There is never an easy Andrew Scott performance, he’s not an actor to sit back and there is an intensity to all his creations. However lightly he wears it, he always finds the tipping point in each of the characters he plays, carefully pushing the balance as the production unfolds. It may seem like mania or wackiness but there is always a deep understanding of the intellectual and emotional drivers that create a real humanity in his performances, giving Scott the freedom to explore the absurd but also to dig into the more moving emotional distress beneath the surface to explain extreme behaviour.
Scott’s Hamlet was an intensely visceral experience, an overused word in theatre but applicable in the “excoriation of soul” that his broken and crumbling Prince of Denmark experienced, his grief and pain a vivid, almost physical presence in a genuinely heartbreaking performance. Here, as Garry Essendine, Scott gets to have a lot more fun playing with the role’s liveliness and timing to deliver a highly theatrical but surprisingly self-aware character whose better judgement is easily diverted by devoted admirers. Garry is elaborate, highly-strung, selfish, hysterical and sometimes childishly petulant but as with his Hamlet, we see a greater complexity within that speaks to Garry’s fear of ageing, possible loss of prowess and, most affectingly, a genuine loneliness that a string of meaningless encounters can never dispel. Like many Coward creations there is a level of self-deception that Scott finds but can only sustain while there is an audience for Garry to perform to.
Refreshingly, Scott speaks Coward’s lines as though Garry has just thought of them, there’s no sense of waiting for the big joke, instead he captures the rhythm of Coward’s dialogue leaving him free to be both inventive with the delivery style and genuinely hilarious. Throughout, Scott incorporates a raft of expressions and physical gestures that enhance the meaning of the line, used sparingly but to great effect. He knows precisely when to overplay Garry’s eternal performance using his dramatic side to get what he wants, and when to underplay the more insightful aspects in a role that reaches a very high comic pitch on several occasions. Yet his actions and increasingly frantic frustrations still feel both real and very human.
Scott gives this fascinating sense of fame’s illusory nature and within his creation demonstrates the extent to which other characters project their own impressions onto Garry, never quite seeing who he really is, and, as a consequence, there is an emptiness lingering beneath the surface. The comedy is wonderfully done but it’s the smaller moments of genuine connection with his lovers, of paranoia about the intrigues around him and Garry’s quiet sadness when he’s finally left alone that you will remember.
But Present Laughter is far more than a one-man show and Coward supplies a cast of comic secondary characters who all exist for a reason as part of the overall chaos that unfolds. There is a generosity within this Company that allows each performer to build their own relationship with the audience and maximise the humour in every role. Indira Varma as Garry’s wife Liz is entirely unimpressed and unflustered by her estranged husband’s behaviour, yet she is both less maternal and warmer than other interpretations. Varma’s Liz is genuinely concerned without seeming controlling, there is a sense of a real life beyond these walls which Garry’s behaviour constantly interrupts, and while Liz calmly appraises every situation exactly, there is an undercurrent of deterministic self-sacrifice in which only she can resolve the play’s sexual muddles.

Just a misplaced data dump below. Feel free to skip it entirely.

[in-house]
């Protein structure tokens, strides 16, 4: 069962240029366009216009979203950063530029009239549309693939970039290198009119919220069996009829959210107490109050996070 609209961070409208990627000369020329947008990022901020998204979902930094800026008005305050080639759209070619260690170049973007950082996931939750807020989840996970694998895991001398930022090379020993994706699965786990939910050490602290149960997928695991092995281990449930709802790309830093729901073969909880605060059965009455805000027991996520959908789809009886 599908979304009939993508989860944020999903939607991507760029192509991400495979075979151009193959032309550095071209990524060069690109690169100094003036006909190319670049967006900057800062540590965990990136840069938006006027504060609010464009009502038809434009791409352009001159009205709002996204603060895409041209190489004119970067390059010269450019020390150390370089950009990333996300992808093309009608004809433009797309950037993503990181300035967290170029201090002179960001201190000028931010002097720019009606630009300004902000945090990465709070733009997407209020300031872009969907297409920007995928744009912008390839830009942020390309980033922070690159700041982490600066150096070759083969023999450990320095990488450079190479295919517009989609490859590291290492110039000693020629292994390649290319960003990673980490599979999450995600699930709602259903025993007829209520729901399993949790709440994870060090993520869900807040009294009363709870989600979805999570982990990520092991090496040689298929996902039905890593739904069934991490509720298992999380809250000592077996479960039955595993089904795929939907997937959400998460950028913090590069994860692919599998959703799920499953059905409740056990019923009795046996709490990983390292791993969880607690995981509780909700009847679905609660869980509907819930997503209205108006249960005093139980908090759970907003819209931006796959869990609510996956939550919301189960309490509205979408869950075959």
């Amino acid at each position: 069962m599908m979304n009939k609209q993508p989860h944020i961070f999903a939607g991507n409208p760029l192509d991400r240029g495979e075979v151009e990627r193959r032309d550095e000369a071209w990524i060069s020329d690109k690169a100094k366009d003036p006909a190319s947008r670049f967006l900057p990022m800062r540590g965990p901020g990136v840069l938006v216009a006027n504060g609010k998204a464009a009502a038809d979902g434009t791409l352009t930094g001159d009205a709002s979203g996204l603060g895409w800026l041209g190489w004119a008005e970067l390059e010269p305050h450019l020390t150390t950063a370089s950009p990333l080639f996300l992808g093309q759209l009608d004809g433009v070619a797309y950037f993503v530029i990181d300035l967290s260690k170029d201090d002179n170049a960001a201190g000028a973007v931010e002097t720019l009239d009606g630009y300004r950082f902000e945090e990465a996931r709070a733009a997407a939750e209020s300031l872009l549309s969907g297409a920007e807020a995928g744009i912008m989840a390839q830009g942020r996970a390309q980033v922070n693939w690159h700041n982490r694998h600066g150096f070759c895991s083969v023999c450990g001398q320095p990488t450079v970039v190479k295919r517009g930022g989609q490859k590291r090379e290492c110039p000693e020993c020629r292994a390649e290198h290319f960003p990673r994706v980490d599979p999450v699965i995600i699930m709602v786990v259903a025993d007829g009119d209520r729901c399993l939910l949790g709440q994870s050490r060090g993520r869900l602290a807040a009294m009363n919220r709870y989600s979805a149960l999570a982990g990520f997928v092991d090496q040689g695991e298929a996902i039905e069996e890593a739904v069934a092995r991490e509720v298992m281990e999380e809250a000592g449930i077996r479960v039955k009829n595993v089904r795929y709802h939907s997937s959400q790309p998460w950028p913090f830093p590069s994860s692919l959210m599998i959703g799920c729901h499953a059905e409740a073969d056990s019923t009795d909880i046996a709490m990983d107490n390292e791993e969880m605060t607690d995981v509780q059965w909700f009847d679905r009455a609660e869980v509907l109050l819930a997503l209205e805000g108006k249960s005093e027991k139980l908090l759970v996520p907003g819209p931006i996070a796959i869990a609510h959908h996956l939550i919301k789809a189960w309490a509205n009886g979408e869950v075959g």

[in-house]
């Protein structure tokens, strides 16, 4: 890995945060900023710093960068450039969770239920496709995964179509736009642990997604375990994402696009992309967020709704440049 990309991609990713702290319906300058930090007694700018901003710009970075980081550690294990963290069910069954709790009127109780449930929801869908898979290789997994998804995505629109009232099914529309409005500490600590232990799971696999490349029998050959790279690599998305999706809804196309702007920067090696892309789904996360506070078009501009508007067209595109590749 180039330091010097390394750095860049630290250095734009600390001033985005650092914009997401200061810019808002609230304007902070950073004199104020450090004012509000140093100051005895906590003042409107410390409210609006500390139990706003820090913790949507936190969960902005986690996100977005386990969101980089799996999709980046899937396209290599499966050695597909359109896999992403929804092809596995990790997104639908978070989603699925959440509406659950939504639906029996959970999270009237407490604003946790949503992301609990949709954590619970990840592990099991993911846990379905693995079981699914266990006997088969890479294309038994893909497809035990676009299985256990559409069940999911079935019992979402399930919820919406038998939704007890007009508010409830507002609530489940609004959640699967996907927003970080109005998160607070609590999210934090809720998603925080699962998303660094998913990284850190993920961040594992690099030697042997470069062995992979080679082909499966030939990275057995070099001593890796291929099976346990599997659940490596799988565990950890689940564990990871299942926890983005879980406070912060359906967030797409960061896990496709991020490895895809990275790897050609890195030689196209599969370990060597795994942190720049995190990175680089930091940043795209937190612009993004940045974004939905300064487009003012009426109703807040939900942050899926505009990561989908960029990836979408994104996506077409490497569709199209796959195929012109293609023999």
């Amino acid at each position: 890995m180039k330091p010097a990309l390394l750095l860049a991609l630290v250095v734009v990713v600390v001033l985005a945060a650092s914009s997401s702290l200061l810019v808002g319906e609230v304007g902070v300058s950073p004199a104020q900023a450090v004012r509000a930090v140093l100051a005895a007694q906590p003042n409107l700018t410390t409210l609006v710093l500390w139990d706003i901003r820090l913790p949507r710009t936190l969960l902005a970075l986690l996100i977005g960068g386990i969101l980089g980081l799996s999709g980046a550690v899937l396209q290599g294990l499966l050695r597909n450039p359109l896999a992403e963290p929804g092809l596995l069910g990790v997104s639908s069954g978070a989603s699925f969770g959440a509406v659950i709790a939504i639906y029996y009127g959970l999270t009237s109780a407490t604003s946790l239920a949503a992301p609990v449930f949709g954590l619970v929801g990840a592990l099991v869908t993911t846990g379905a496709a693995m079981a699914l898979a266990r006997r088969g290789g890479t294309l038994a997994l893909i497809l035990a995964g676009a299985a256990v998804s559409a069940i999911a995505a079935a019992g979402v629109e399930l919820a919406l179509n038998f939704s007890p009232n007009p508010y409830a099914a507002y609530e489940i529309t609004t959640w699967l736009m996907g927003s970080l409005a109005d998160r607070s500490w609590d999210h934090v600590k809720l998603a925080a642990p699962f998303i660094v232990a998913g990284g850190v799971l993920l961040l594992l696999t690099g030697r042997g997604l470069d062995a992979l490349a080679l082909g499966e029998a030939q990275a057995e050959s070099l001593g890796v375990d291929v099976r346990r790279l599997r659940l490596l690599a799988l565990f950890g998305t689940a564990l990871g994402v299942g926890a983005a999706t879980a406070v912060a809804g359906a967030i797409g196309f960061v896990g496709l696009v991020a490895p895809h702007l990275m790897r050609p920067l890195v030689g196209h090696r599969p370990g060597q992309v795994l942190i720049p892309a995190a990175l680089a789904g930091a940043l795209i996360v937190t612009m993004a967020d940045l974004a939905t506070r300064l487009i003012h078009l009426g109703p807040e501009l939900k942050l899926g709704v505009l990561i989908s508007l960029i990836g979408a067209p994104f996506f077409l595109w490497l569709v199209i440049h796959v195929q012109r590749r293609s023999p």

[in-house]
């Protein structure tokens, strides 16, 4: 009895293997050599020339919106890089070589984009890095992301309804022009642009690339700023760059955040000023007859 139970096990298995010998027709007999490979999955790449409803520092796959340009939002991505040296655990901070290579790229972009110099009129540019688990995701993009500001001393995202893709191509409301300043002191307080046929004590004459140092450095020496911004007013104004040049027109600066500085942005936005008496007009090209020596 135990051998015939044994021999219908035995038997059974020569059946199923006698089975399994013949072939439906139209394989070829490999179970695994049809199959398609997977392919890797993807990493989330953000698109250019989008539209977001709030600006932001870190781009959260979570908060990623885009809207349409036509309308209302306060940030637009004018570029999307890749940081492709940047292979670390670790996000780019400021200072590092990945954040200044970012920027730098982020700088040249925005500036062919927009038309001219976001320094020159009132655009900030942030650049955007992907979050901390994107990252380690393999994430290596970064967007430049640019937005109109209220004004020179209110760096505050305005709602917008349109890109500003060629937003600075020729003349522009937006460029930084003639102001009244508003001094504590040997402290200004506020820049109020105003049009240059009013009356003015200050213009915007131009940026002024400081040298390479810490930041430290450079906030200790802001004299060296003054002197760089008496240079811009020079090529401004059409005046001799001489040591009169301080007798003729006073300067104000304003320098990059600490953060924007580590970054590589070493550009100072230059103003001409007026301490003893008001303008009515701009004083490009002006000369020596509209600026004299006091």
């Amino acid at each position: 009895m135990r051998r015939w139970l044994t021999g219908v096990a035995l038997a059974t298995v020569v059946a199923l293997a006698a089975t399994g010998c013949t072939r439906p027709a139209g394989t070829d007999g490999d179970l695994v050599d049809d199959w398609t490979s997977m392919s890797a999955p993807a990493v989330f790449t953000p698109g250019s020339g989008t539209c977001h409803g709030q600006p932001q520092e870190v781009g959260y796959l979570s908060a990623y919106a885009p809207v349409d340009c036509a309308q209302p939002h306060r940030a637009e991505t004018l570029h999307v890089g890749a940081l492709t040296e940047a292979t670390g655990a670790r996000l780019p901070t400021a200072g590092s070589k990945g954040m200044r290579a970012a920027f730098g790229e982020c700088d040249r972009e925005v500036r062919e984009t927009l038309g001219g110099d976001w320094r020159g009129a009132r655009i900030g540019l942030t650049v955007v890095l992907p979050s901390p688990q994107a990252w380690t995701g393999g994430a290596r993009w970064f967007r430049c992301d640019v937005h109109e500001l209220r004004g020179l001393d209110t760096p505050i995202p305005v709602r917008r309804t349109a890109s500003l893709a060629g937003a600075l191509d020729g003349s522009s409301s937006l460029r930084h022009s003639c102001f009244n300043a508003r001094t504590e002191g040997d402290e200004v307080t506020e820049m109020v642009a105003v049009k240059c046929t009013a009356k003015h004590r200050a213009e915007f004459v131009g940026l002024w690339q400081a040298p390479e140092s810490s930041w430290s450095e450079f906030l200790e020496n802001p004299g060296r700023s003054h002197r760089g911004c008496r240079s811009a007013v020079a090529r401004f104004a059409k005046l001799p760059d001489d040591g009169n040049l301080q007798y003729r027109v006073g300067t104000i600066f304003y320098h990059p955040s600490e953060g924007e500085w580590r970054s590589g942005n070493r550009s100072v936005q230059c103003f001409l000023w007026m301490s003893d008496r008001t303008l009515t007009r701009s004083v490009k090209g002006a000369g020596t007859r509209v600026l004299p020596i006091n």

Varma develops a lovely confederacy with Sophie Thompson’s Monica, Garry’s jaded and long-standing secretary. The time given to this supportive friendship is brief but important in establishing the long-awaited crisis point the play reaches. Affecting a light Scottish accent, Thompson keeps tight control of the characterisation, playing it fairly straight with a no-nonsense approach that continually refuses to indulge Garry’s moods or pander to his behaviour which results in a number of scene stealing lines that earn peals of laughter from the audience.
Notable work too from Luke Thallon – who so impressed in Pinter Five – as eager fan Roland Maule. With the sexual dynamics opened-up by this production, Thallon is given free rein to turn Roland’s obsessive enthusiasm into a puppyish devotion to Garry, bounding into the room with an incredible energy. Likewise, Joshua Hill as servant Fred, who shares some of his master’s lascivious tastes has his own range of brilliantly timed nods and winks as two men of the world converse to hilarious effect. Every time these characters appear on stage they are enthusiastically received – it’s heartening to see early-career performers holding their own among the big stars everyone came to see and earning equal adulation from the audience.
Rob Howell’s gorgeous set has just enough 1930s detailing to imply era without being too rigorous about it, adding lots of art deco stylings and lounging spaces suitable for the home of an actor at the height of his fame, but Howell has also created an expansiveness that offers physical and emotional room for the sexual openness that Warchus draws so well from Coward’s text. The Old Vic’s production finally feels as though we’re shaking off some of the restraints that have shackled Coward to the past. So, let’s retire the caricatures of witty men with cigarette holders because Noel Coward’s importance as a stage practitioner is far more interesting than that, and this joyful production of Present Laughter is simply a wonderful night at the theatre.